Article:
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Quarantine Paperback – 12 Aug 1999

3.7 out of 5 stars 15 customer reviews

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Product details

  • Paperback: 256 pages
  • Publisher: Gollancz; New edition edition (12 Aug. 1999)
  • Language: English
  • ISBN-10: 1857985907
  • ISBN-13: 978-1857985900
  • Product Dimensions: 11.1 x 1.9 x 17.7 cm
  • Average Customer Review: 3.7 out of 5 stars  See all reviews (15 customer reviews)
  • Amazon Bestsellers Rank: 3,256,720 in Books (See Top 100 in Books)

Product Description

Amazon Review

Greg Egan, an Australian, is a master of intellectual dazzle who can still amaze hard-SF readers who know all the tricks and demand to be shown a new one. Quarantine (1992) was his first novel, though his short stories in Britain's SF magazine Interzone had already caused a stir. The quarantine of the title is a gigantic space-time bubble placed around Earth's orbit by unknown hands in 2034, making the stars and outer planets invisible and unreachable. Why? Investigating a pointless kidnapping, a resourceful cyber sleuth with a head full of computer add-ons stumbles on--and is forcibly recruited into--a technological conspiracy whose researches hint at the reason for the Bubble. It's there to protect the universe, or rather an infinite multiplicity of universes, from the destructive effects of human minds. In a ferociously intellectual argument Egan tackles the central weirdness of Quantum Mechanics, which is both the most successful and worryingly inexplicable theory of modern physics. Suppose it were possible for a thinking being to be consciously "smeared out" over the countless simultaneous probability states that according to QM are "collapsed" into a single reality when observed or measured? This happens to our hero, and the results are very strange indeed. Dizzying concepts and hardware overshadow the slightly flat characters, but it's a terrifically impressive book. - -David Langford

Book Description

The debut novel of the master of hard SF reissued

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3.7 out of 5 stars
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Top Customer Reviews

By A Customer on 11 July 2001
Format: Paperback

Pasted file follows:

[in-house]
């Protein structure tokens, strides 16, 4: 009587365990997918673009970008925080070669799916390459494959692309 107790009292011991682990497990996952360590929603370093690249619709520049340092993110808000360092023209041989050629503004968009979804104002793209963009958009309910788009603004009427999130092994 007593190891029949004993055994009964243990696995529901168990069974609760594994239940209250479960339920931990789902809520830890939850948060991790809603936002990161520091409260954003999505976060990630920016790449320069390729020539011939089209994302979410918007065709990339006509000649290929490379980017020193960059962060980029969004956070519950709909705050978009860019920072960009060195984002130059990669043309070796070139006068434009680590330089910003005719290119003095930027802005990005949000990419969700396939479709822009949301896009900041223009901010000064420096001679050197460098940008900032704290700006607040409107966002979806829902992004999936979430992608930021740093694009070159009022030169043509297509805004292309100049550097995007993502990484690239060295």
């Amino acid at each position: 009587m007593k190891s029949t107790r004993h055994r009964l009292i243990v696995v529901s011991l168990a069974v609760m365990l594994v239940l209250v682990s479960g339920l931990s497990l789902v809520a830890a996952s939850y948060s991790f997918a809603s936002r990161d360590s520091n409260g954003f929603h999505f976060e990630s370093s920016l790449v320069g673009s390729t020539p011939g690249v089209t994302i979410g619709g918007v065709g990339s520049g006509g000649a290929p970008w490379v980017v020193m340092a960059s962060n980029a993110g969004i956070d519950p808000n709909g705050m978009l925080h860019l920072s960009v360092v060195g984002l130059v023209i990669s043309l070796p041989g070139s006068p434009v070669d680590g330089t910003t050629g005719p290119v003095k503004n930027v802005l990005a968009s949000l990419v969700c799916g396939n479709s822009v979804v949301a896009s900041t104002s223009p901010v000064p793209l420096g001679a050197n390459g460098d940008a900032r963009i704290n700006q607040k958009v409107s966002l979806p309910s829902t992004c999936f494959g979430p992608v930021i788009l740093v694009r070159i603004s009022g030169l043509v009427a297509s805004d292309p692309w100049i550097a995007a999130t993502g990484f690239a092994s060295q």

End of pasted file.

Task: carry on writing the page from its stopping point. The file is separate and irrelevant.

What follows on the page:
Greg Egan has come up with enough ideas in this book to get a lesser author through a career. His portrayal of quantum mechanics - a pretty abstruse subject - in real and visceral terms is something else, at points in the book i was genuinely astounded. As hard sci-fi goes this is granite; i have a physics degree and i can tell you that given his postulates, it's all rigorous stuff. in short, i can't recommend this book strongly enough.
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Format: Paperback
I came across Greg Egan because someone had told me it was 'cyberpunk'. I'd finished Gibson and wanted more - more grit, more international megacorporations, more cyberwear.
And I got it, in 'Quarantine'. But that wasn't the point. The first quarter of so of the book is very cyber: neural modifications, private police, dodgy corporations all over the shop, and just when you think it's become boring, that Gibson did it first and better, Egan throws one of the best spins I've seen in recent science fiction and you find out what the raison d'etre of the book really is.
Whether or not you like cyberpunk as a genre has nothing to do with whether ot not you'll like Quarantine, although if you're already into it you'll get through the opening chapters better. It's really good old-fashioned speculative sci-fi, the sort that used to be set on alien worlds surrounded by spaceships, but which Egan has now set on a mid-21st century Earth - a brilliant fusion.
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Format: Paperback
I was hoping for something a bit more when I decided to read Quarantine by Greg Egan. The concept was excellent, and it started off well. But in the end, it descended into technical explanations that ruined the story for me. Those who are less into story and more into "thinking" might love it, however.